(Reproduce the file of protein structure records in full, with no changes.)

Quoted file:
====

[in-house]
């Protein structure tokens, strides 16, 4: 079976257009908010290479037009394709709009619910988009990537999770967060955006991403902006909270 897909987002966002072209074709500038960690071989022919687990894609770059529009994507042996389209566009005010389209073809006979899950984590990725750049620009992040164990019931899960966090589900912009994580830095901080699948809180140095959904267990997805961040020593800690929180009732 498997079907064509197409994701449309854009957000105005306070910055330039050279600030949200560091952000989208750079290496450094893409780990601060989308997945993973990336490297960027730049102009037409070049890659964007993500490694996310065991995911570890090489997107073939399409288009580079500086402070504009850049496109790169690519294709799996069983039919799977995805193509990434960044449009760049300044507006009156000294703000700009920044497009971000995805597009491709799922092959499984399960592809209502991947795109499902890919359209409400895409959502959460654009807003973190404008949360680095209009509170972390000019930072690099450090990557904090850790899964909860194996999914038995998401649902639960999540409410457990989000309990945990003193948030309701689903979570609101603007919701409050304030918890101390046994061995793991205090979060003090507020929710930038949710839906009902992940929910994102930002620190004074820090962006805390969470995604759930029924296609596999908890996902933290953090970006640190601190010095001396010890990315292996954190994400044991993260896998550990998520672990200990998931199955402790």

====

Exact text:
[in-house]
């Protein structure tokens, strides 16, 4: 079976257009908010290479037009394709709009619910988009990537999770967060955006991403902006909270 897909987002966002072209074709500038960690071989022919687990894609770059529009994507042996389209566009005010389209073809006979899950984590990725750049620009992040164990019931899960966090589900912009994580830095901080699948809180140095959904267990997805961040020593800690929180009732 498997079907064509197409994701449309854009957000105005306070910055330039050279600030949200560091952000989208750079290496450094893409780990601060989308997945993973990336490297960027730049102009037409070049890659964007993500490694996310065991995911570890090489997107073939399409288009580079500086402070504009850049496109790169690519294709799996069983039919799977995805193509990434960044449009760049300044507006009156000294703000700009920044497009971000995805597009491709799922092959499984399960592809209502991947795109499902890919359209409400895409959502959460654009807003973190404008949360680095209009509170972390000019930072690099450090990557904090850790899964909860194996999914038995998401649902639960999540409410457990989000309990945990003193948030309701689903979570609101603007919701409050304030918890101390046994061995793991205090979060003090507020929710930038949710839906009902992940929910994102930002620190004074820090962006805390969470995604759930029924296609596999908890996902933290953090970006640190601190010095001396010890990315292996954190994400044991993260896998550990998520672990200990998931199955402790």